Seminar series to tackle compliance questions in seven cities across Asia

Risk management expert and Pan Asian Risk and Insurance Management Association (PARIMA) board member Steve Tunstall (pictured) has told StrategicRISK that corporate governance has become an issue of overwhelming importance for risk managers in Asia – particularly, in recent times, for those based in Singapore.

“The changes of the Singapore code mean that directors now have to talk about risk management in their annual reports, and that’s driving more interest in the topic,” Tunstall said.

“Some of the biggest risks facing many companies, not just financial institutions, centre around compliance issues these days.

“So it’s about making sure that you keep up with the changing regulations in your area, and that your company is dealing with them in a practical and pragmatic manner.”

Of course, if an organisation is spread across the region or the globe, then it’s “even more of a difficult ask”, Tunstall added.

“Many jurisdictions advance at a faster pace than others, so sometimes you end up with contradictory compliance obligations,” he said.

“Then you have to work out how to deal with those so that you don’t end up on the wrong side of the law and damage your reputation accordingly.”

Tunstall will be taking part in a corporate governance seminar in Singapore on May 6. It will be the first of a number of seminars on this important topic being held across the Asia-Pacific region in May and June.

Aimed at CEOs, CFOs, risk managers, general counsel and company secretaries involved in corporate governance, these events are being run by PARIMA in partnership with AIG, KPMG and Norton Rose Fulbright.

Data protection

Tunstall said that the topic that he was most looking forward to tackling at the Singapore seminar was data protection, as it’s an issue he dealt with regularly when he worked at Cathay Pacific.

“They’ve had data protection laws in Hong Kong for a long time, and obviously this is a huge issue for an airline operating in multiple jurisdictions around the world,” he said.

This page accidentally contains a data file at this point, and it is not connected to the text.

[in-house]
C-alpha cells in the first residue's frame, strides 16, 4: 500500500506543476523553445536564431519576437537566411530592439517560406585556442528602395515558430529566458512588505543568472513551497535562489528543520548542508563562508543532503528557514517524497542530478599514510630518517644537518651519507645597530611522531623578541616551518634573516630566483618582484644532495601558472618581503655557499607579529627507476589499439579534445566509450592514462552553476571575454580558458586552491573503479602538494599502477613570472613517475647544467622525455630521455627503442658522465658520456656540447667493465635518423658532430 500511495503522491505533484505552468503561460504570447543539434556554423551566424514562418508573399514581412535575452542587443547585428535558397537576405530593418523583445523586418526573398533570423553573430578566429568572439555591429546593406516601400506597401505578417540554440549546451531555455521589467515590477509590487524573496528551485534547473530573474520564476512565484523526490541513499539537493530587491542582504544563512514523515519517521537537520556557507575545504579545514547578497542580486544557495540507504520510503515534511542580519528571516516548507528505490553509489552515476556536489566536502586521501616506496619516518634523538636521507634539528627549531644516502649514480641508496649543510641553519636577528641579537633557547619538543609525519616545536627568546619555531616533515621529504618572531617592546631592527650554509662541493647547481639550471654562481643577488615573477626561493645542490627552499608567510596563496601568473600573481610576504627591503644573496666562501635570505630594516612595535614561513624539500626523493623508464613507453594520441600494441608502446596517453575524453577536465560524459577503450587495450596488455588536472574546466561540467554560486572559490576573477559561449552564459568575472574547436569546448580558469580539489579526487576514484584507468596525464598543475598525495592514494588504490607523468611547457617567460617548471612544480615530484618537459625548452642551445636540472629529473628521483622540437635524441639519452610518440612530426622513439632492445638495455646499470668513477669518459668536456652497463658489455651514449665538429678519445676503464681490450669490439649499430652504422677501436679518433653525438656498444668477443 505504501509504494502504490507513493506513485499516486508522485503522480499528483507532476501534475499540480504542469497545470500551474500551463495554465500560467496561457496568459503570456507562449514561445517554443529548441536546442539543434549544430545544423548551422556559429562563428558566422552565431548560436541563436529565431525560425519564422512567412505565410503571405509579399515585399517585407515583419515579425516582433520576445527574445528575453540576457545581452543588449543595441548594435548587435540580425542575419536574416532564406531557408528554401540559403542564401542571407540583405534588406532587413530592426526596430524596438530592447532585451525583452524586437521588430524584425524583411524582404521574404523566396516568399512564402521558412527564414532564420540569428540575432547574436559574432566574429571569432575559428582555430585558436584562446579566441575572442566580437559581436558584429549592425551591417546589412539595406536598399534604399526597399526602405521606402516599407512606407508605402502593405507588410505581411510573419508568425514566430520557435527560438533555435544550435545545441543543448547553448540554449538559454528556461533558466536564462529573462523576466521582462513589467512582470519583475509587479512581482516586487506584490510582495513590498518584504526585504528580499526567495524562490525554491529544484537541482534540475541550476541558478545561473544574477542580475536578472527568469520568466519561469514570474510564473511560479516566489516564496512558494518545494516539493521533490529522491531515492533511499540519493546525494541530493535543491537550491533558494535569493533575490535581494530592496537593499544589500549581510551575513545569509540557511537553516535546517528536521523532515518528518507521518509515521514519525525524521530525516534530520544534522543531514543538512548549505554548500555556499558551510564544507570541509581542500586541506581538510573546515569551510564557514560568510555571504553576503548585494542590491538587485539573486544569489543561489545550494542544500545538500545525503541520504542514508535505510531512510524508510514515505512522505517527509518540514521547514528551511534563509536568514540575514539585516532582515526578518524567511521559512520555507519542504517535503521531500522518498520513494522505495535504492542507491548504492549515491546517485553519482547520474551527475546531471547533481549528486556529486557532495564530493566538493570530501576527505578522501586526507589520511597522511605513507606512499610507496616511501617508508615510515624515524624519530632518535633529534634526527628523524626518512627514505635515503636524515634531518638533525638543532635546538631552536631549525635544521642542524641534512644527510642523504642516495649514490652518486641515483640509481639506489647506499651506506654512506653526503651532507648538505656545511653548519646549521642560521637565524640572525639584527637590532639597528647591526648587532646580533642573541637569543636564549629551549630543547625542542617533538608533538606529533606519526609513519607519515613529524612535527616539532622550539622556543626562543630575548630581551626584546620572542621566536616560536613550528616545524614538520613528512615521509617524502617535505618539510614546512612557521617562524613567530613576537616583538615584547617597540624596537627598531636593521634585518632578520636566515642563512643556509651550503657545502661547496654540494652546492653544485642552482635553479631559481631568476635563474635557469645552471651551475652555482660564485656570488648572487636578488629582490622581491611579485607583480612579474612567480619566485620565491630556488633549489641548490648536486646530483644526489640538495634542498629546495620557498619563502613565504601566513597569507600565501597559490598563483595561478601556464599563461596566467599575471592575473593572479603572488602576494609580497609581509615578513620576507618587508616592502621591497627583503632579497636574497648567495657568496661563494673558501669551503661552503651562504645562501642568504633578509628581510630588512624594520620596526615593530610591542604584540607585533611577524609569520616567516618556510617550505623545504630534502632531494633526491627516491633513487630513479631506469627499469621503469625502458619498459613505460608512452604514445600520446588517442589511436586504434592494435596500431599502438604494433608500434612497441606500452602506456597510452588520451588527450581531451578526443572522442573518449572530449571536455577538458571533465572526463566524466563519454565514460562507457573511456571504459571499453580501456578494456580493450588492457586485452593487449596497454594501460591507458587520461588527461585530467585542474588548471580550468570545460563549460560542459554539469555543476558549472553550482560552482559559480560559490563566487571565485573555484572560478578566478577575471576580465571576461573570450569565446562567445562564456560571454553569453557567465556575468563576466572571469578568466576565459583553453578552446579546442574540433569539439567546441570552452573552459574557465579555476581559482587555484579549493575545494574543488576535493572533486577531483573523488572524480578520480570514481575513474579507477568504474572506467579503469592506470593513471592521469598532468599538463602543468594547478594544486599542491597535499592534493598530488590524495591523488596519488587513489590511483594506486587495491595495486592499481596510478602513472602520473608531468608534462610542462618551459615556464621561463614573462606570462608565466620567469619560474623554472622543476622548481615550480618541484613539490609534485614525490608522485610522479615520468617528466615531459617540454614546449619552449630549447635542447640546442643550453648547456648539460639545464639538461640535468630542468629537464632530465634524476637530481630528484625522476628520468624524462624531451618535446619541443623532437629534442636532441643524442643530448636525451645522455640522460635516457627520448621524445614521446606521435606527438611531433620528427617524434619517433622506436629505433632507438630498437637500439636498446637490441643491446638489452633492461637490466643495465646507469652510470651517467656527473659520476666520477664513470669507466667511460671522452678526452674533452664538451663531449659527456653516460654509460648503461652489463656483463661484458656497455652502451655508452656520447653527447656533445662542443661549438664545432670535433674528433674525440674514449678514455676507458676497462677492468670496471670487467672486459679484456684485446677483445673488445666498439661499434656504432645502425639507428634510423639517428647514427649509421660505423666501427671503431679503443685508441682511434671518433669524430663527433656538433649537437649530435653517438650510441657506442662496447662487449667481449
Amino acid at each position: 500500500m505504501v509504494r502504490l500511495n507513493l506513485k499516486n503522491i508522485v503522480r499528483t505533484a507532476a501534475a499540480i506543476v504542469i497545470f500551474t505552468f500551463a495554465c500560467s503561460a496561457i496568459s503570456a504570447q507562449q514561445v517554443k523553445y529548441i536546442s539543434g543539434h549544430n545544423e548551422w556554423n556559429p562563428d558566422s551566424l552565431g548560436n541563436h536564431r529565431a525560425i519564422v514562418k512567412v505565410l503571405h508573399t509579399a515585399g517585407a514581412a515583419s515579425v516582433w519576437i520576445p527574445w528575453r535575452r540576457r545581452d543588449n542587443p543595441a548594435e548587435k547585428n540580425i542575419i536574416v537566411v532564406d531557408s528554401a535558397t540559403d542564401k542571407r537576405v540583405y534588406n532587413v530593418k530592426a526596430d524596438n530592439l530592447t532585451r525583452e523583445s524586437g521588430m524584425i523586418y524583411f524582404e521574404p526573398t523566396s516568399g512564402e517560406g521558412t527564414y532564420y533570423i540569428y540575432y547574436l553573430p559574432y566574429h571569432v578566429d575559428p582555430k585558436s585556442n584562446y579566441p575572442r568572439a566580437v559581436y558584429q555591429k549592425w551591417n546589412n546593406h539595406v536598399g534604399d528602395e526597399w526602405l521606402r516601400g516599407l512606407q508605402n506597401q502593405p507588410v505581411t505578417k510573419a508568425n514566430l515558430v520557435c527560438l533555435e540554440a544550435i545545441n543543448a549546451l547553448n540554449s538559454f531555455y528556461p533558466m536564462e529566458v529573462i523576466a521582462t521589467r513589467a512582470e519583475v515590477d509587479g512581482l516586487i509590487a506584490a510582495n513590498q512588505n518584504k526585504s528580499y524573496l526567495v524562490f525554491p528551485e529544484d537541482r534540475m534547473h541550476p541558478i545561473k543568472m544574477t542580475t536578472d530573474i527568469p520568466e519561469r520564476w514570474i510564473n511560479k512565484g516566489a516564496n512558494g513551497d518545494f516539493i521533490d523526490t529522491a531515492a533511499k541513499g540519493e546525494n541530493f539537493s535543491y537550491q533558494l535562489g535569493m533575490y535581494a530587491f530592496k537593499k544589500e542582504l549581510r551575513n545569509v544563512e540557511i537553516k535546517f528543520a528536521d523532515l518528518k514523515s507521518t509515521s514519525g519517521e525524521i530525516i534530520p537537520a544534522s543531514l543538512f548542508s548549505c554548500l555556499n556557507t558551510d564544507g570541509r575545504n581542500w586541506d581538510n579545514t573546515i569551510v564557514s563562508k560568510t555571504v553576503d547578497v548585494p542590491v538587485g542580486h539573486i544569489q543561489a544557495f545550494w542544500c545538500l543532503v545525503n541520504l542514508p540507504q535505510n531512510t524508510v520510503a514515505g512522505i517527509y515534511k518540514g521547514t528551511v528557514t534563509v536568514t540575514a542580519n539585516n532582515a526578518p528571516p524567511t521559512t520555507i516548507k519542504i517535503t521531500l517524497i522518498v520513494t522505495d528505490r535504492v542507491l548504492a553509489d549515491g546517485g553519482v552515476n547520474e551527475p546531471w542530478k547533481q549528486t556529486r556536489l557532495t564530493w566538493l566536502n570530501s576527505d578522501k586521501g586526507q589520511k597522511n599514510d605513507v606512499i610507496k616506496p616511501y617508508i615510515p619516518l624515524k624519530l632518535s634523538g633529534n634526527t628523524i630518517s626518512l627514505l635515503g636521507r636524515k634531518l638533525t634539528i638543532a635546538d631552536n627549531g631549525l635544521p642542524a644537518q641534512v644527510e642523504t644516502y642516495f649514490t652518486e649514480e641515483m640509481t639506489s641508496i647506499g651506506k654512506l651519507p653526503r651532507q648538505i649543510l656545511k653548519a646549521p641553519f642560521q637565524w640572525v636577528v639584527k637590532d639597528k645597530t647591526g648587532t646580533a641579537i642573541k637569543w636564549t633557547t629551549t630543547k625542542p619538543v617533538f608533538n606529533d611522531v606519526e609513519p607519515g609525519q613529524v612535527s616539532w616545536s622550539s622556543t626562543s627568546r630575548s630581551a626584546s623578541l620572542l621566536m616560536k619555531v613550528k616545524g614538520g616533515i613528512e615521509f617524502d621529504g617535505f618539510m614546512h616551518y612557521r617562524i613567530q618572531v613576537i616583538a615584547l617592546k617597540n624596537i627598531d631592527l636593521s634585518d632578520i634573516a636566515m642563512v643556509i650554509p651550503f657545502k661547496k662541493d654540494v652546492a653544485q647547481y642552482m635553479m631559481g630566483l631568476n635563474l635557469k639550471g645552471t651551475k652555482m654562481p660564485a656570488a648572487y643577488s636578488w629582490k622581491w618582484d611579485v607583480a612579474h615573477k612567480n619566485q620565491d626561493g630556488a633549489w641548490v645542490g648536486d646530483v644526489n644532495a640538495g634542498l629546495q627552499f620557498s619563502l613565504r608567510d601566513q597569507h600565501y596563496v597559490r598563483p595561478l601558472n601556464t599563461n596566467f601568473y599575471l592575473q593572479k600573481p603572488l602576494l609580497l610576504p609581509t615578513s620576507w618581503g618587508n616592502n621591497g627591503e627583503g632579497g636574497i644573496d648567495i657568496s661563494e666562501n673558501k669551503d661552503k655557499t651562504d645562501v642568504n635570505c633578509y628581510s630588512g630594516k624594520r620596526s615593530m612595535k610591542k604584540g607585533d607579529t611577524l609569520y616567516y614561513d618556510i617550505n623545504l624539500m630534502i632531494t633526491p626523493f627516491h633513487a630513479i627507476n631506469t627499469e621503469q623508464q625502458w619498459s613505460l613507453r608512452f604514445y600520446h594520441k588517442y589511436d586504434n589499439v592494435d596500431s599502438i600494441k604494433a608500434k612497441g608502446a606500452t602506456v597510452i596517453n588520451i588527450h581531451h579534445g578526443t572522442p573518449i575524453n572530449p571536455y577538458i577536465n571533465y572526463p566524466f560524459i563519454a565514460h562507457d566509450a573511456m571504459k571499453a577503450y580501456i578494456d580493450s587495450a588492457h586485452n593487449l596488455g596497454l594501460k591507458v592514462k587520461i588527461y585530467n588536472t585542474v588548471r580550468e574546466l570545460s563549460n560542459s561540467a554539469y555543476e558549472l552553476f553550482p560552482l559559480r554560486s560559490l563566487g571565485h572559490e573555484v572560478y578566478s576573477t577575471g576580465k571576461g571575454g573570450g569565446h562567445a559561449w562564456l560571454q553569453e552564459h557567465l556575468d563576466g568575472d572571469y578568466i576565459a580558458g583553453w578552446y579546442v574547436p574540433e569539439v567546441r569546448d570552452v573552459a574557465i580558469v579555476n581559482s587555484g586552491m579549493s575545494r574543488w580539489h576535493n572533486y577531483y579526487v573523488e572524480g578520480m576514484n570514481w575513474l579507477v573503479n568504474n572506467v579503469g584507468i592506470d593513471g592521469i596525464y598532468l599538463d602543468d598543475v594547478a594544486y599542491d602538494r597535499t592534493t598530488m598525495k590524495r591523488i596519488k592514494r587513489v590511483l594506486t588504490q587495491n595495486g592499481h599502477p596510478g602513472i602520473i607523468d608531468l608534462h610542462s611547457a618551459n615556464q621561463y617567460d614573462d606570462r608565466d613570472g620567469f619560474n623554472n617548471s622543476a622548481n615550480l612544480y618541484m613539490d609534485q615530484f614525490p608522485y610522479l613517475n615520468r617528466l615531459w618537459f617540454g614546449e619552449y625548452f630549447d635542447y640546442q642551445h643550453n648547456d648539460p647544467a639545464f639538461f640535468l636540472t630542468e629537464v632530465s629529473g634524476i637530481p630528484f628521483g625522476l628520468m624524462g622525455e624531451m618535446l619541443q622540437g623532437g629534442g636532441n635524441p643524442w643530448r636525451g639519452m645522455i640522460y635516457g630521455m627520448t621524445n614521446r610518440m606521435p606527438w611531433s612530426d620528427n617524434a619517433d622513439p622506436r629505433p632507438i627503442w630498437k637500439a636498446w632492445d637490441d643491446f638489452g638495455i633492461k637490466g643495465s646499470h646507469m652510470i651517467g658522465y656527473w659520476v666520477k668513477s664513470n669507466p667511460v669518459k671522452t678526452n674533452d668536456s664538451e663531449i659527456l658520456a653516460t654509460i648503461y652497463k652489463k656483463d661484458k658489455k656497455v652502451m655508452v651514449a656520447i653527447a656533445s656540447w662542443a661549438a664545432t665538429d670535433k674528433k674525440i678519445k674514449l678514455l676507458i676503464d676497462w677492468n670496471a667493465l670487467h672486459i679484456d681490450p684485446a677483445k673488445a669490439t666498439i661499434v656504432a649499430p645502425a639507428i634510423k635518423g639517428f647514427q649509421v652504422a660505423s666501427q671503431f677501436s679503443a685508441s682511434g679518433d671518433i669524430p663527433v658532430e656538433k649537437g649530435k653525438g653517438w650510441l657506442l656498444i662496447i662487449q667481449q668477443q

Data protection is a hot topic in Singapore because of new laws in this area, Tunstall explained.

“There’s some way to go yet before there’s a real understanding about how those laws are going to be applied,” he said.

Tunstall sees data protection as an evolving issue that involves us all. “Everybody as individuals is interested in how the companies look after the information that we’ve shared with them,” he said.

“So there are big issues there in terms of how that’s managed within a company, but at the same time there are increasing pressures by all companies to use that data effectively.”

Tunstall pointed out that many companies were now seriously evaluating what they had in terms of customer data. “How can they manage that data better, how can they upsell to the people in that database?” he said.

“So, while we’ve got increasing regulation on one side, there’s actually huge business opportunities on the other side.

“I guess it’s the role of the risk manager to really make sure that there’s some kind of arbitrage between those two things.”

Effective boards

PARIMA board member and vice-president, enterprise risk management, at Malaysian media company Astro Overseas Limited Patrick Abdullah (pictured) will be taking part in the Kuala Lumpur seminar on May 15. He told SR that excellence in corporate governance practices could only be instilled by establishing an effective board that was independent and had a full appreciation of the business and the risks relating to it.

“Boards in Asia are easily influenced by controlling shareholders, resulting in corporate governance requirements being largely a paper exercise,” Abdullah cautioned.

“In such circumstances, there is a higher possibility of abuse by controlling shareholders to enrich themselves through illegitimate transactions and activities.”

Abdullah added that many investors in Asia were yet to appreciate how corporate governance could assist with long-term sustainability and improve valuations and yields.

“Independent auditors play a crucial part in educating and helping inculcate good corporate governance standards in organisations where they have oversight,” he said.

”It is the quality of corporate governance that is important, not the quantity. Good governance means acting with responsibility, fairness, accountability and with full transparency. It should not just be a paper-filled compliance exercise”.

Seven cities

After Singapore and Kuala Lumpur, more ‘What will you do when the regulator comes knocking?’ seminars will be held in Jakarta (May 20), Makati City (May 26), Ho Chi Minh City (June 5), Shanghai (June 19) and Hong Kong (June 26).

A series of panel discussions will be held in each city with experts in insurance, law and regulatory compliance, all of whom have direct experience in handling regulatory investigations.

Discussion topics will include managing regulatory risk, responding to a regulatory incident and managing investigations for positive outcomes.

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